Racist and disgusting. This is where it all began: Trump’s (and Stephen Miller’s) virulent attack on immigrants, his twisted description of border security, his uninformed argument for a wall, and his illegal use of the military. He hasn’t changed in the slightest. Nowhere does Trump mention his goal, which is being achieved, for zero refugee admissions.

“As part of our commitment to improving opportunity for women everywhere, this Thursday we are launching the first-ever government-wide initiative focused on economic empowerment for women in developing countries.”

Under the wise leadership of Ivanka Trump, women in developing countries will surely see unprecedented US assistance. Laughable! Aside from the fact that such a program (if there really is one) would hardly be the “first ever,” this administration has abandoned Africa to the Chinese and offered precious little help to other developing-country regions.

“we recently imposed tariffs on $250 billion of Chinese goods, and now our Treasury is receiving billions and billions of dollars.”

Another bogus claim meant to hide the real costs of the trade war, including a 20% increase in farm bankruptcies, higher consumer costs, and major losses for auto, aircraft, and other exporters. The interim trade deal with China, which Trump glossed over, was hardly a victory, and while the US trade deficit with China has been reduced, that is mainly because of reduced US imports rather than increased US exports. So where could those “billions and billions” be?

Foreign Affairs

“As part of a bold new diplomacy, we continue our historic push for peace on the Korean Peninsula. Our hostages have come home, nuclear testing has stopped, and there has not been a missile launch in more than 15 months. If I had not been elected President of the United States, we would right now, in my opinion, be in a major war with North Korea.”

Still peddling the nonsense that Korea policy is a win. Over those 15 months, North Korea has carried out numerous missile tests and worked on improving its long-range missile capability. The denuclearization policy is dead and there is no reason to believe that the next Trump-Kim summit, announced for later this month, will result in a serious deal.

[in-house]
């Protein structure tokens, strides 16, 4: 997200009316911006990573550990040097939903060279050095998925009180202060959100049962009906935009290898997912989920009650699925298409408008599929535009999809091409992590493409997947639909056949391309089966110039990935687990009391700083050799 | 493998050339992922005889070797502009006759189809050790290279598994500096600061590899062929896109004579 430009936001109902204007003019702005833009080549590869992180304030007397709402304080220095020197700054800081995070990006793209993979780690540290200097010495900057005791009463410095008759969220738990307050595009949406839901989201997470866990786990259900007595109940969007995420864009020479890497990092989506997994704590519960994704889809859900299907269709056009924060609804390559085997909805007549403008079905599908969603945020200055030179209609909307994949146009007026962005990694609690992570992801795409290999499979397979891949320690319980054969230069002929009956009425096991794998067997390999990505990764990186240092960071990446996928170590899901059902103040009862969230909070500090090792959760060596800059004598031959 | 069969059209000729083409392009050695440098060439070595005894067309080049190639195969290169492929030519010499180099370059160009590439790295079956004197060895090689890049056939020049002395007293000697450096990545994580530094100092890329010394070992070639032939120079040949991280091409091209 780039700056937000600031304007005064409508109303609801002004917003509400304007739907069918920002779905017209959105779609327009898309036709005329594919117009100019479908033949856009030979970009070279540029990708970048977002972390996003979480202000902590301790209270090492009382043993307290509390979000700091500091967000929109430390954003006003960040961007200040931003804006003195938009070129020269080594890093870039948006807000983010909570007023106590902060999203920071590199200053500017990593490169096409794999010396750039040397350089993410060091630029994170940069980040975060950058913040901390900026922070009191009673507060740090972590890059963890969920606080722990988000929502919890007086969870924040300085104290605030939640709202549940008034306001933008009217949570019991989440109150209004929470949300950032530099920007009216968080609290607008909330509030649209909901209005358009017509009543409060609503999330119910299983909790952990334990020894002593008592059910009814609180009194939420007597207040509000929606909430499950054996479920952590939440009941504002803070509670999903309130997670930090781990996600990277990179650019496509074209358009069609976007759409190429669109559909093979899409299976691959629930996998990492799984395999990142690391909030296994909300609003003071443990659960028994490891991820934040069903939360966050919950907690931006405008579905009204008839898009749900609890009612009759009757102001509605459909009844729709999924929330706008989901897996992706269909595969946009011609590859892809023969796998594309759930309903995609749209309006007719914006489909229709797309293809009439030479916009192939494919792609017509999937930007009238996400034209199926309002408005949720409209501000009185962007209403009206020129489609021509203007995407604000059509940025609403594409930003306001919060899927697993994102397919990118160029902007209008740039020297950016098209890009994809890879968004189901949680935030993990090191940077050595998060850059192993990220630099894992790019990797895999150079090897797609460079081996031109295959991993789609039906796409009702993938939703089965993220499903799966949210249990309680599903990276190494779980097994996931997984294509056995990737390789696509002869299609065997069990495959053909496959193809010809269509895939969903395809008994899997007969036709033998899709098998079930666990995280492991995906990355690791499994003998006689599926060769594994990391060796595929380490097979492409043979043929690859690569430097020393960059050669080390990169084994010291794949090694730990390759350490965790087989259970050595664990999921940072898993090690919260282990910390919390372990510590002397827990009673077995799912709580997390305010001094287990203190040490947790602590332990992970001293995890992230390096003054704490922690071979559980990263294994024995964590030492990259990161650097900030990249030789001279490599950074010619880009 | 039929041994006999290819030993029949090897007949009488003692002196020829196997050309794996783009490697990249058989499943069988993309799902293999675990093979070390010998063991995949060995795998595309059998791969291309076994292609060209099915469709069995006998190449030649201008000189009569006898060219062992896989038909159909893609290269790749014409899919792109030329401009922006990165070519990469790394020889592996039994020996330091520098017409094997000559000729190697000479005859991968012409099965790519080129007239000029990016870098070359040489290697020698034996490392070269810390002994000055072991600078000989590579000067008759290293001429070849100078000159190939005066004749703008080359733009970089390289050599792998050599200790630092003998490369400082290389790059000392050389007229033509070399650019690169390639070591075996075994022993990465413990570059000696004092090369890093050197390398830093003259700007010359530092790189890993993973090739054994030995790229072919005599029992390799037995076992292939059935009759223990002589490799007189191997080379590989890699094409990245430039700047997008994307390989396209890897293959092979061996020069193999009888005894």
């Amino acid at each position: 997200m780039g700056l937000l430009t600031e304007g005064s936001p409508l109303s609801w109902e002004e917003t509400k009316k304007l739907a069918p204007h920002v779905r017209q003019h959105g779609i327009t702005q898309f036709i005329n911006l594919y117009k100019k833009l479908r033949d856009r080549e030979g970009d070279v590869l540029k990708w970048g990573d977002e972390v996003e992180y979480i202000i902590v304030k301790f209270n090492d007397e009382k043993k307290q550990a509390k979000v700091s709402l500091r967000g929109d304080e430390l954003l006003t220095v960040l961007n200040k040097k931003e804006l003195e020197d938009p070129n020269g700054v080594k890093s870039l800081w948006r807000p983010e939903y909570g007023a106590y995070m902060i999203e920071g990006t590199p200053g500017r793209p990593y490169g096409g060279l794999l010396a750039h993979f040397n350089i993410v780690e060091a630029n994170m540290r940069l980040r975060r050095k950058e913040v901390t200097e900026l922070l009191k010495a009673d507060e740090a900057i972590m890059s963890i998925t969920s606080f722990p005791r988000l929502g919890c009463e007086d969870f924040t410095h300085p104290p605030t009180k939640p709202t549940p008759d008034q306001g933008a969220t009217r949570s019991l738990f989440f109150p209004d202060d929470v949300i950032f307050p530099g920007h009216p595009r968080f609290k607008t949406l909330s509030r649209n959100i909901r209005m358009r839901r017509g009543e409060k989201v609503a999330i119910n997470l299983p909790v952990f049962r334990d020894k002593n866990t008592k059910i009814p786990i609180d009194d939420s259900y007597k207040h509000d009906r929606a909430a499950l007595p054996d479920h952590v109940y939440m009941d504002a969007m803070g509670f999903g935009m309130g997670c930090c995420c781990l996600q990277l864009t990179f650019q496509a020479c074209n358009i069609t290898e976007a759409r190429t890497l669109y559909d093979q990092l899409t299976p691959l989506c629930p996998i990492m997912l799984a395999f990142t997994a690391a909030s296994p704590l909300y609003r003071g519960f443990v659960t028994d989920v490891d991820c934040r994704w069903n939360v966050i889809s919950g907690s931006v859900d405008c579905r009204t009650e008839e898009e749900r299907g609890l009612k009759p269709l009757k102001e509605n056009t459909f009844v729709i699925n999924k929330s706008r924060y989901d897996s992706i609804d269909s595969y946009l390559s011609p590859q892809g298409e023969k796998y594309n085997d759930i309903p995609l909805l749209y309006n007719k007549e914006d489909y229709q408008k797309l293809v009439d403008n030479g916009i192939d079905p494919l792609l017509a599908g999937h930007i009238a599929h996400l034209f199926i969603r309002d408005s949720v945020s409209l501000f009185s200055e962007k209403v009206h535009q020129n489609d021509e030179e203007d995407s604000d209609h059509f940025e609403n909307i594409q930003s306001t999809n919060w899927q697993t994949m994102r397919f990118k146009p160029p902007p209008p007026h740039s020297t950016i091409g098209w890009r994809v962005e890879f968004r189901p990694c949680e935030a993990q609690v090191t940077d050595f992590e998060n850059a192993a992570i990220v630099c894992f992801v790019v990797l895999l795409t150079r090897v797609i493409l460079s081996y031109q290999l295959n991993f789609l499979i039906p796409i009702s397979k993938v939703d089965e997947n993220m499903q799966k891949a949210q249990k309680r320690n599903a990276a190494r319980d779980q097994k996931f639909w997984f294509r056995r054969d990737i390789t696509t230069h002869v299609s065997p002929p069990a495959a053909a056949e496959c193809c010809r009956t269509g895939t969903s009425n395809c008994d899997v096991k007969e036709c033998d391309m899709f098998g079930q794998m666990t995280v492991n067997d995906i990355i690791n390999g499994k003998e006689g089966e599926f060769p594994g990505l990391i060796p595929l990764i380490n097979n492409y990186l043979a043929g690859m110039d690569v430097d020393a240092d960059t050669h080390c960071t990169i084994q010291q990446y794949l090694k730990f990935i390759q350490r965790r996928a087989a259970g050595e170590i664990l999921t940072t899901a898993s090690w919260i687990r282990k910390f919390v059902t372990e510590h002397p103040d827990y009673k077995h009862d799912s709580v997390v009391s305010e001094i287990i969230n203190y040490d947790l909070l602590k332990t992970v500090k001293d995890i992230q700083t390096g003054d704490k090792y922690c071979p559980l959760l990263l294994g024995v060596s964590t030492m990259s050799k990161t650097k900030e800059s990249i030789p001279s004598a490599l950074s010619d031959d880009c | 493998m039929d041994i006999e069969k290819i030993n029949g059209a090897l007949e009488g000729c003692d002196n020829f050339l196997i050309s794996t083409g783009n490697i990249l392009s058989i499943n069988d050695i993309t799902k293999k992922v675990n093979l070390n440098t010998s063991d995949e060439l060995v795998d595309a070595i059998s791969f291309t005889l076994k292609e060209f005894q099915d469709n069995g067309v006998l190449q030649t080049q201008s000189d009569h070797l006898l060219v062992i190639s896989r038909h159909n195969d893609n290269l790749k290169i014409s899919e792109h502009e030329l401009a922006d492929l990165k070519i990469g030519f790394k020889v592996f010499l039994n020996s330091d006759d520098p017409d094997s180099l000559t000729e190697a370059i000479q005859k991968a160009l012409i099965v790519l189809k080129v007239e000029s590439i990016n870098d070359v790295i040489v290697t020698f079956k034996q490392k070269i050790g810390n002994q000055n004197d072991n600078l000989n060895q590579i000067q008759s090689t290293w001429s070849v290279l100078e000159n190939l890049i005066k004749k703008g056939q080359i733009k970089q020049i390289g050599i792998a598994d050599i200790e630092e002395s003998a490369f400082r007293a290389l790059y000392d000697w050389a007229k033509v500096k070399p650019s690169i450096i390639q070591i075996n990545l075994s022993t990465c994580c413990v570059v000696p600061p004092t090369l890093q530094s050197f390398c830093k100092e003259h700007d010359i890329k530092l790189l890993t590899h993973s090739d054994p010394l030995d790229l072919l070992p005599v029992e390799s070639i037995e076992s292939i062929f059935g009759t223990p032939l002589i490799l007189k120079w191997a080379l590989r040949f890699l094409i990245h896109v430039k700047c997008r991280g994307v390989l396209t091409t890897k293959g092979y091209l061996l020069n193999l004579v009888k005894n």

“Our approach [in the Middle East] is based on principled realism, not discredited theories that have failed for decades to yield progress. . . . Today, we have liberated virtually all of the [ISIS] territory from the grip of these bloodthirsty monsters. . . . In Afghanistan, my administration is holding constructive talks with a number of Afghan groups, including the Taliban. . . . To ensure this corrupt dictatorship never acquires nuclear weapons, I withdrew the United States from the disastrous Iran nuclear deal. And last fall, we put in place the toughest sanctions ever imposed by us on a country.”

“Principled realism” surely comes from a speechwriter with a flair for the absurd. Trump’s Middle East “policy” comes down to catering to Israel and Saudi Arabia, undermining Obama’s Iran deal, undermining what could have been a deal with the Taliban, and abandoning the Kurds and the Palestinians.

The Close

“We must choose whether we are defined by our differences or whether we dare to transcend them. We must choose whether we squander our great inheritance or whether we proudly declare that we are Americans. . . . We must keep America first in our hearts. We must keep freedom alive in our souls.”

Such blather, and never a mention of the Constitution or democracy. “Freedom” amidst official lawlessness, “America first” but never international cooperation. And how about freedom of the press?

The Glaring Omissions

The omissions were as notable as the issues that were mentioned: the climate crisis, the Ukraine scandal, Russia policy, human rights, international law, alliances, and the role of truth, facts, and accountability in a democracy.

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Mel Gurtov is Professor Emeritus of Political Science at Portland State University, Editor-in-Chief of Asian Perspective, an international affairs quarterly and blogs at In the Human Interest.